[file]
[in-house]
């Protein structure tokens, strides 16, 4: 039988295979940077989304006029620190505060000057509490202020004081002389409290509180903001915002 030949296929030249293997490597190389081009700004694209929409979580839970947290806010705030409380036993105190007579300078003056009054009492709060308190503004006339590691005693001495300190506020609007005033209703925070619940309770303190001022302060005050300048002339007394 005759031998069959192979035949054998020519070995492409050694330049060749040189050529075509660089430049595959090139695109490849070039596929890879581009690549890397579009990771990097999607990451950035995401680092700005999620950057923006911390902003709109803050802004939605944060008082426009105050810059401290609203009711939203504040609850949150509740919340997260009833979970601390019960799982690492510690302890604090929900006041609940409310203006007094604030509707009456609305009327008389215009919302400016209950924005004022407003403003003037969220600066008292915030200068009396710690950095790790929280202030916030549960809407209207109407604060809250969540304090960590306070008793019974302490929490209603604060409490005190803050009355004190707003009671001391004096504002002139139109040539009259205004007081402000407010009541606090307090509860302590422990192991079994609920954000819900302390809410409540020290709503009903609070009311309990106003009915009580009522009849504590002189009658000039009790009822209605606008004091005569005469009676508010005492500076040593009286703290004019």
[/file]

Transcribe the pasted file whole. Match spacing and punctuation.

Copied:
[in-house]
């Protein structure tokens, strides 16, 4: 039988295979940077989304006029620190505060000057509490202020004081002389409290509180903001915002 030949296929030249293997490597190389081009700004694209929409979580839970947290806010705030409380036993105190007579300078003056009054009492709060308190503004006339590691005693001495300190506020609007005033209703925070619940309770303190001022302060005050300048002339007394 005759031998069959192979035949054998020519070995492409050694330049060749040189050529075509660089430049595959090139695109490849070039596929890879581009690549890397579009990771990097999607990451950035995401680092700005999620950057923006911390902003709109803050802004939605944060008082426009105050810059401290609203009711939203504040609850949150509740919340997260009833979970601390019960799982690492510690302890604090929900006041609940409310203006007094604030509707009456609305009327008389215009919302400016209950924005004022407003403003003037969220600066008292915030200068009396710690950095790790929280202030916030549960809407209207109407604060809250969540304090960590306070008793019974302490929490209603604060409490005190803050009355004190707003009671001391004096504002002139139109040539009259205004007081402000407010009541606090307090509860302590422990192991079994609920954000819900302390809410409540020290709503009903609070009311309990106003009915009580009522009849504590002189009658000039009790009822209605606008004091005569005469009676508010005492500076040593009286703290004019």